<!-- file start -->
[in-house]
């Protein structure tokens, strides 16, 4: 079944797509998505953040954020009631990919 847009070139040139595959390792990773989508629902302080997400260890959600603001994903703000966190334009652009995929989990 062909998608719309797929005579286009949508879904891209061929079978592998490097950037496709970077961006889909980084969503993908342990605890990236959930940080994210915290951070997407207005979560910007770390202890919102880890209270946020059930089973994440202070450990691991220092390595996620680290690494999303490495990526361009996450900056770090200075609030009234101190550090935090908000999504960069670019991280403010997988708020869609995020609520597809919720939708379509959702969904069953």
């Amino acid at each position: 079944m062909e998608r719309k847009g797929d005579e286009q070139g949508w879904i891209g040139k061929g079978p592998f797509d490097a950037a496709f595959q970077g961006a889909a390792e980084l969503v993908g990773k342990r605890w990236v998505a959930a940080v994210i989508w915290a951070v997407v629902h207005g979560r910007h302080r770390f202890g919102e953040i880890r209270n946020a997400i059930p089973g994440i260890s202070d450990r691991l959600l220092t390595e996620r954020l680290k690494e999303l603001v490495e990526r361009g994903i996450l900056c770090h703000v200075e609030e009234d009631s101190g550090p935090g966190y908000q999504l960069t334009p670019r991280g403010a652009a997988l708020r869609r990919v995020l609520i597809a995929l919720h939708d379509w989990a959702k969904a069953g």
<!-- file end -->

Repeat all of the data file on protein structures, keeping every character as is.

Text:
[in-house]
């Protein structure tokens, strides 16, 4: 079944797509998505953040954020009631990919 847009070139040139595959390792990773989508629902302080997400260890959600603001994903703000966190334009652009995929989990 062909998608719309797929005579286009949508879904891209061929079978592998490097950037496709970077961006889909980084969503993908342990605890990236959930940080994210915290951070997407207005979560910007770390202890919102880890209270946020059930089973994440202070450990691991220092390595996620680290690494999303490495990526361009996450900056770090200075609030009234101190550090935090908000999504960069670019991280403010997988708020869609995020609520597809919720939708379509959702969904069953």
């Amino acid at each position: 079944m062909e998608r719309k847009g797929d005579e286009q070139g949508w879904i891209g040139k061929g079978p592998f797509d490097a950037a496709f595959q970077g961006a889909a390792e980084l969503v993908g990773k342990r605890w990236v998505a959930a940080v994210i989508w915290a951070v997407v629902h207005g979560r910007h302080r770390f202890g919102e953040i880890r209270n946020a997400i059930p089973g994440i260890s202070d450990r691991l959600l220092t390595e996620r954020l680290k690494e999303l603001v490495e990526r361009g994903i996450l900056c770090h703000v200075e609030e009234d009631s101190g550090p935090g966190y908000q999504l960069t334009p670019r991280g403010a652009a997988l708020r869609r990919v995020l609520i597809a995929l919720h939708d379509w989990a959702k969904a069953g």